Approaching the Applicant, their residence or place of work;
Distributing photographs of the Applicant; and/or
Denigrating and harassing the Applicant.
What is the process for applying for a Restraining Order?
An Application for Restraining Order may be made by the person seeking to be protected, or by a police officer on behalf of the person seeking to be protected. The process includes the filing of an Application and Affidavit with the Magistrates Court (though in some instances, this may be the Children’s Court). An Applicant may request that the Application be heard without the Respondent being present, or notified in advance of the first (Interim) Hearing.
If a Magistrate is satisfied at the interim Hearing that an interim Order should be made, the Order does not take effect until it is served on the Respondent. The Respondent then has 21 days from the date they were served to object to the Order being made final or agree to the Order being made final. If they do nothing, the Order is automatically made final after 21 days.
If the Respondent objects, the matter may be listed for a Mention Hearing. Both parties are required to attend at the Mention Hearing. At this Hearing, the Magistrate will require the parties to advise whether any agreements have been reached, whether the Applicant is pursuing the Final Order and if the matter needs to be programmed to a Final Order Hearing.
If the Application is programmed to a Final Order Hearing, both parties are required to attend with any witnesses to support their position. Both parties will have an opportunity to provide their evidence to the Court. The Magistrate will then decide whether to make the Order final.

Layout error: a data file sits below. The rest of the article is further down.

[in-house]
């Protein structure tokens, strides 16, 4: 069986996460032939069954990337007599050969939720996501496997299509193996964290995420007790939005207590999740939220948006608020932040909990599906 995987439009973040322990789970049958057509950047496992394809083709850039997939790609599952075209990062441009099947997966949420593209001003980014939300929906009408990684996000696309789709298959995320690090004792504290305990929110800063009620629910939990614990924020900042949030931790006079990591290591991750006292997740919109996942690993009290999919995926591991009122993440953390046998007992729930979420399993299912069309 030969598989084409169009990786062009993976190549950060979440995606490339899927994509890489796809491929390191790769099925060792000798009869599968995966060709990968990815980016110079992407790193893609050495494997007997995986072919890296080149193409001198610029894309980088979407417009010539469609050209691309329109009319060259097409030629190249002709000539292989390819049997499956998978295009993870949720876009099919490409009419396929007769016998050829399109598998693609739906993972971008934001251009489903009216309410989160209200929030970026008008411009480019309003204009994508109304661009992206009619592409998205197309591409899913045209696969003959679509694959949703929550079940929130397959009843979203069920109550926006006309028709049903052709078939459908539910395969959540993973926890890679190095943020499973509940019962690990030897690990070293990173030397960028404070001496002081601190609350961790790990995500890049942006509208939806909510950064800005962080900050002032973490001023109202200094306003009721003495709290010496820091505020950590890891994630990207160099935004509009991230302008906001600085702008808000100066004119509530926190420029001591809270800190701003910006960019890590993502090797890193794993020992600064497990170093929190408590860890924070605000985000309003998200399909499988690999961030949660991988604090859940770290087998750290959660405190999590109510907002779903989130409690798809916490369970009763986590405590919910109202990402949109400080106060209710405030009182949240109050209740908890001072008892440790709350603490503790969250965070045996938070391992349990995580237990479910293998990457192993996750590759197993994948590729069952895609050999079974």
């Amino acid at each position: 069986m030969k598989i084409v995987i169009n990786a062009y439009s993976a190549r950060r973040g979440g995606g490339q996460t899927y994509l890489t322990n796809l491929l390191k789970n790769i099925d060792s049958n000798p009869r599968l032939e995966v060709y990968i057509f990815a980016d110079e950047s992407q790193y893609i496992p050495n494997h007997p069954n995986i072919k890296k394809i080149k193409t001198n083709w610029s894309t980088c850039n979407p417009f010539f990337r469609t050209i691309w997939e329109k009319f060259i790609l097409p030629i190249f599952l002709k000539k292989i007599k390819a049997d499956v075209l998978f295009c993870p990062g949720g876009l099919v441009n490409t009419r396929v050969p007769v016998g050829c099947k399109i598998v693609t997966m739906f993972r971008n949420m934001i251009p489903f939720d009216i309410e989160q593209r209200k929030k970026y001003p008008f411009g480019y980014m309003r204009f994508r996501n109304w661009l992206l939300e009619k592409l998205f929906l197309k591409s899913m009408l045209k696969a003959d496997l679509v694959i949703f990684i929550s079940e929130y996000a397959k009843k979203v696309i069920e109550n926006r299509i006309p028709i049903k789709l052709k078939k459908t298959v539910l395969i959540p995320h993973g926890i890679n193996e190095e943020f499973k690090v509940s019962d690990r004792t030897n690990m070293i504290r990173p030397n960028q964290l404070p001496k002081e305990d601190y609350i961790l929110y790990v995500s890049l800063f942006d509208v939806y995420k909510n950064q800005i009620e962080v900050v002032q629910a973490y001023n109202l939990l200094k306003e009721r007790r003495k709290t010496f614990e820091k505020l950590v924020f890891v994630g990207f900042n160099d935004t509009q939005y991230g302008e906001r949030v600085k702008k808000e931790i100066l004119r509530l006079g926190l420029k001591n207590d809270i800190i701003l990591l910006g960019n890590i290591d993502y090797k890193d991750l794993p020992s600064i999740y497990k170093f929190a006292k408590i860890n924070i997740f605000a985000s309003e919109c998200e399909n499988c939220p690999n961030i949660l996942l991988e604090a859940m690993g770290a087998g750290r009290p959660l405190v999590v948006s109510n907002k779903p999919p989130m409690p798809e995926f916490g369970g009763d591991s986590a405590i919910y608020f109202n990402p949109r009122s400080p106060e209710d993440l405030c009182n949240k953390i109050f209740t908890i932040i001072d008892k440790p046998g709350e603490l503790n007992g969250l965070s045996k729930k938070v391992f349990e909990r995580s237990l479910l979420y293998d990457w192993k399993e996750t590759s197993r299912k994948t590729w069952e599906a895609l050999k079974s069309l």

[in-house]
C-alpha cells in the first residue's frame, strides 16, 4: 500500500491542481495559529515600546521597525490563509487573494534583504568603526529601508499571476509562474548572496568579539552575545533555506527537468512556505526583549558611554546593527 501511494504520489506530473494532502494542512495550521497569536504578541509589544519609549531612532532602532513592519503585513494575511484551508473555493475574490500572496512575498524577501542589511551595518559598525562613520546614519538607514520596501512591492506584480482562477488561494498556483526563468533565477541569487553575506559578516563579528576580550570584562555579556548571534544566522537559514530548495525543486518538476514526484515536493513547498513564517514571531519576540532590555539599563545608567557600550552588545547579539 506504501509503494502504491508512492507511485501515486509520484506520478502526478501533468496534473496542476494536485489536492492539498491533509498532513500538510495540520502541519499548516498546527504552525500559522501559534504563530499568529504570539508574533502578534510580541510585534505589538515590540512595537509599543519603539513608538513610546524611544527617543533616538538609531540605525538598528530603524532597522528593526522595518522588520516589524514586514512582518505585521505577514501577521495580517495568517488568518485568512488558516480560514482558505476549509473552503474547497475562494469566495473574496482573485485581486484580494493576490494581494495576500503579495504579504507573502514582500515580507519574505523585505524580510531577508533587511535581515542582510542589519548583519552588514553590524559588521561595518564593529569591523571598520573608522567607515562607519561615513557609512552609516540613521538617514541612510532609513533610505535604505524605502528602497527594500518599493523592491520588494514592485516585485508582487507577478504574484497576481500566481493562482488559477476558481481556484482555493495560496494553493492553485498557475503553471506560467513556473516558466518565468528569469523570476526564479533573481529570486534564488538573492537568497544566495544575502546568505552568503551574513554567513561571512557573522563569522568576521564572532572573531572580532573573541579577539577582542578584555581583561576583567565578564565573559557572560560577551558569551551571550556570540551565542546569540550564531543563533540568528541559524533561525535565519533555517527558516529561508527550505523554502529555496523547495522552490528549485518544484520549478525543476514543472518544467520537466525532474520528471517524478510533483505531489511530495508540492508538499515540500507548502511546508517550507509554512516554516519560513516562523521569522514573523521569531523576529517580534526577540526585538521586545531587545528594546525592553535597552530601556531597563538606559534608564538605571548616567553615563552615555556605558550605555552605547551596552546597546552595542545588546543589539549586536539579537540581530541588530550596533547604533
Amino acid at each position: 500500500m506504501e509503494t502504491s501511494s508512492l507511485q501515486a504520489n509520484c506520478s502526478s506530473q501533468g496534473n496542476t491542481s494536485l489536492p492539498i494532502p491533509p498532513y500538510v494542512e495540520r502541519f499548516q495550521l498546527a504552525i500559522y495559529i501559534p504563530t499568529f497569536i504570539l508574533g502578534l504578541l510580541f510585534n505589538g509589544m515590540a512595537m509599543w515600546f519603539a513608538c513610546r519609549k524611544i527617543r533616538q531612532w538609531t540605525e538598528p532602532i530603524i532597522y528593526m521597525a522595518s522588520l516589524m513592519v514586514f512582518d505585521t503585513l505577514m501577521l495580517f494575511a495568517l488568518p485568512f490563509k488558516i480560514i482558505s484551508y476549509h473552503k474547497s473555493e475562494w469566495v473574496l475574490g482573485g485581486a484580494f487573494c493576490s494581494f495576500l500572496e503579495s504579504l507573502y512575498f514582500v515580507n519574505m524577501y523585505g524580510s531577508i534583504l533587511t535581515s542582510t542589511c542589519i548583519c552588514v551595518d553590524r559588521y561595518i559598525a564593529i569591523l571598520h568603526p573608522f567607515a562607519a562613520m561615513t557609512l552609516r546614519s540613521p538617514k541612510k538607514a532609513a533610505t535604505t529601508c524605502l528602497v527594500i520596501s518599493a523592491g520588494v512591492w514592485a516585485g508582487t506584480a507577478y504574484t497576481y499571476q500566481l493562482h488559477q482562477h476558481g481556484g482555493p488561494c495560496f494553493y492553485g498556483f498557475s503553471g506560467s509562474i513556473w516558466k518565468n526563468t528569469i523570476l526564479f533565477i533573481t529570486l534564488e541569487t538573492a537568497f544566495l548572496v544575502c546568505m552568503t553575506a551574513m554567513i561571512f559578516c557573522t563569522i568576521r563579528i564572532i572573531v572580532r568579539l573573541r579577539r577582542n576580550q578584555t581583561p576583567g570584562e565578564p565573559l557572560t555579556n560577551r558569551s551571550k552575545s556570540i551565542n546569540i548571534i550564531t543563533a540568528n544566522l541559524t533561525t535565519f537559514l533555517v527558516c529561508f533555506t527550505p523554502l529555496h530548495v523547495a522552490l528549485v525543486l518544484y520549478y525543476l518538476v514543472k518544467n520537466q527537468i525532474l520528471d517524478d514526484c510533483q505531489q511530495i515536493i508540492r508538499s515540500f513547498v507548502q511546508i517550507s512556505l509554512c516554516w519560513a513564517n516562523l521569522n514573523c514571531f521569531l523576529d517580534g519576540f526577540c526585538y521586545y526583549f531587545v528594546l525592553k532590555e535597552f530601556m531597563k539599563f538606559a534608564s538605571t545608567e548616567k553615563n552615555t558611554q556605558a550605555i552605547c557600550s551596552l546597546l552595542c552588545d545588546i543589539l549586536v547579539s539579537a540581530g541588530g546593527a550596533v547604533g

If the Order is made final, the Respondent must comply with the restrictions. If they breach the restrictions, it is a criminal offence.
How quickly can I make an Application for an FVRO and where do I make it?
To apply for a Restraining Order, you either lodge your Application in the Children’s Court, if you want a Restraining Order against someone under 18 years of age, or you otherwise apply to the Magistrates Court.
You can either apply in person or online through an approved legal service provider. To apply in person, you need an Application form and an Affidavit. When you apply online, your Application automatically becomes your Affidavit when you declare the information.
After you lodge your Application, you will get a date and time for the first Hearing, this could be the same day.
Will I be asked questions by my former partner at a hearing?
If the Respondent is not represented and wishes to cross-examine the Applicant, the Court can order that the Respondent is not entitled to ask questions directly and that any questions need to be directed at a judicial officer or approved person.